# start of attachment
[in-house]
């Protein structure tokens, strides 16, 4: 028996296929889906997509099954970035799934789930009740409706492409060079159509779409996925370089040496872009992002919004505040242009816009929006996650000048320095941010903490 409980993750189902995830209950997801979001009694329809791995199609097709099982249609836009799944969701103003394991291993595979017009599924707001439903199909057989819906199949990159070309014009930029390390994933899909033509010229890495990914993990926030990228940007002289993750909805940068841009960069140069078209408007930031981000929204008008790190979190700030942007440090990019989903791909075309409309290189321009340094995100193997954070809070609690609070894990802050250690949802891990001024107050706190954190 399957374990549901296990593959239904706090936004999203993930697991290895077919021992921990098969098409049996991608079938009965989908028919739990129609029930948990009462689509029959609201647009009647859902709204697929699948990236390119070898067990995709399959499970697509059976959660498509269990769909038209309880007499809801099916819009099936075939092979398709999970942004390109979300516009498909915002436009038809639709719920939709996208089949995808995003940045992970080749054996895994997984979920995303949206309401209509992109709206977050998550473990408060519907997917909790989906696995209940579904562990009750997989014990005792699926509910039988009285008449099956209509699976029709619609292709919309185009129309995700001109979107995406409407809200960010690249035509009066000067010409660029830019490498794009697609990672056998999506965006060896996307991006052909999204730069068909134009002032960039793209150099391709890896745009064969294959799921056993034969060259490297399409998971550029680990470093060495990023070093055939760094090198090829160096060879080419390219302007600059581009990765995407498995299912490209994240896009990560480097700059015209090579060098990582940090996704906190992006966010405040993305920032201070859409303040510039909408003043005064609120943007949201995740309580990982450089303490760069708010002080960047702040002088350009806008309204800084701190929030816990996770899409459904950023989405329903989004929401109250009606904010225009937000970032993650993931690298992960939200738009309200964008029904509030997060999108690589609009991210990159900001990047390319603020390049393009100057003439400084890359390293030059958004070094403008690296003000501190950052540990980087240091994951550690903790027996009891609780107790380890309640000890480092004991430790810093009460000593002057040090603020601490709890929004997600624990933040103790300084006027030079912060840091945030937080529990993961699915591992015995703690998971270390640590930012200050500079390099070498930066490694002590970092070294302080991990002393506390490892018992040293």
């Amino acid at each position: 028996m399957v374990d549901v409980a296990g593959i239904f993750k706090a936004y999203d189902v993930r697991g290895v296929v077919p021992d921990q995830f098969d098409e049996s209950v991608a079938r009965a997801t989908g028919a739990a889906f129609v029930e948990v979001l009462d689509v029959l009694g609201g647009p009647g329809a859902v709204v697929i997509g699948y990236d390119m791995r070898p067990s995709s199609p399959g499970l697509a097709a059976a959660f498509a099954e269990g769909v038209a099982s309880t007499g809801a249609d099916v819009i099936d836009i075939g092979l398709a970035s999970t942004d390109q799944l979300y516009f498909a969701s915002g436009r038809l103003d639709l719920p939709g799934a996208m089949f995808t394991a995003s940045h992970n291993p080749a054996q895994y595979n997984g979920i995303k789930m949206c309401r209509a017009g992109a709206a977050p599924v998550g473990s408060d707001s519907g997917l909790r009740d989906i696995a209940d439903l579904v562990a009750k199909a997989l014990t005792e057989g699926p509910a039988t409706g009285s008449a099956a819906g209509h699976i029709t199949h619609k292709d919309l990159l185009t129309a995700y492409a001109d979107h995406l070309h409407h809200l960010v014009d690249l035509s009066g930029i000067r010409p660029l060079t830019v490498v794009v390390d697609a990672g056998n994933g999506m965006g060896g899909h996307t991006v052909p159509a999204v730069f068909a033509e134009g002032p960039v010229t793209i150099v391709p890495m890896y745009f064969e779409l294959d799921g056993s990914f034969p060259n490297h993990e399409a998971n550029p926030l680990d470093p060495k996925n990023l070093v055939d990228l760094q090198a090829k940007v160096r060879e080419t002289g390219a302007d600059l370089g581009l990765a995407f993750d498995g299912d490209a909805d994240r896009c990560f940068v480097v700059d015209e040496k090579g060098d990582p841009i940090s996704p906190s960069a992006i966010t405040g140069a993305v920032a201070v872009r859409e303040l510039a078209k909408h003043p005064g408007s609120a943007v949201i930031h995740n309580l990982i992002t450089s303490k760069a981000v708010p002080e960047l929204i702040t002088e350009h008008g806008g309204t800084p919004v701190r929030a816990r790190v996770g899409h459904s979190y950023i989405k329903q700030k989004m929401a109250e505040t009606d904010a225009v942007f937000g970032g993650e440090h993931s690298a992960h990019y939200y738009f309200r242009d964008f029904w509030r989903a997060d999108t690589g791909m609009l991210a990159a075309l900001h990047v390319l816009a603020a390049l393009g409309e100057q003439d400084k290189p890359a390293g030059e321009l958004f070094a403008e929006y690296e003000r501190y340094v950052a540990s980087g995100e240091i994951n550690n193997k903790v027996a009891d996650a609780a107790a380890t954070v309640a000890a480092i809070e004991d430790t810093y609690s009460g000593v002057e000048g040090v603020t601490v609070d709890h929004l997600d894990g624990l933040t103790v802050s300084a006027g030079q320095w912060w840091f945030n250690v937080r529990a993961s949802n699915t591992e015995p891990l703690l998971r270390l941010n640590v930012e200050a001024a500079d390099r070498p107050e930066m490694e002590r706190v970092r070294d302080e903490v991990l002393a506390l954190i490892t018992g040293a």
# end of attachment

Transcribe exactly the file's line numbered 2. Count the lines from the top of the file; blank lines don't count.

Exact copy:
């Protein structure tokens, strides 16, 4: 028996296929889906997509099954970035799934789930009740409706492409060079159509779409996925370089040496872009992002919004505040242009816009929006996650000048320095941010903490 409980993750189902995830209950997801979001009694329809791995199609097709099982249609836009799944969701103003394991291993595979017009599924707001439903199909057989819906199949990159070309014009930029390390994933899909033509010229890495990914993990926030990228940007002289993750909805940068841009960069140069078209408007930031981000929204008008790190979190700030942007440090990019989903791909075309409309290189321009340094995100193997954070809070609690609070894990802050250690949802891990001024107050706190954190 399957374990549901296990593959239904706090936004999203993930697991290895077919021992921990098969098409049996991608079938009965989908028919739990129609029930948990009462689509029959609201647009009647859902709204697929699948990236390119070898067990995709399959499970697509059976959660498509269990769909038209309880007499809801099916819009099936075939092979398709999970942004390109979300516009498909915002436009038809639709719920939709996208089949995808995003940045992970080749054996895994997984979920995303949206309401209509992109709206977050998550473990408060519907997917909790989906696995209940579904562990009750997989014990005792699926509910039988009285008449099956209509699976029709619609292709919309185009129309995700001109979107995406409407809200960010690249035509009066000067010409660029830019490498794009697609990672056998999506965006060896996307991006052909999204730069068909134009002032960039793209150099391709890896745009064969294959799921056993034969060259490297399409998971550029680990470093060495990023070093055939760094090198090829160096060879080419390219302007600059581009990765995407498995299912490209994240896009990560480097700059015209090579060098990582940090996704906190992006966010405040993305920032201070859409303040510039909408003043005064609120943007949201995740309580990982450089303490760069708010002080960047702040002088350009806008309204800084701190929030816990996770899409459904950023989405329903989004929401109250009606904010225009937000970032993650993931690298992960939200738009309200964008029904509030997060999108690589609009991210990159900001990047390319603020390049393009100057003439400084890359390293030059958004070094403008690296003000501190950052540990980087240091994951550690903790027996009891609780107790380890309640000890480092004991430790810093009460000593002057040090603020601490709890929004997600624990933040103790300084006027030079912060840091945030937080529990993961699915591992015995703690998971270390640590930012200050500079390099070498930066490694002590970092070294302080991990002393506390490892018992040293």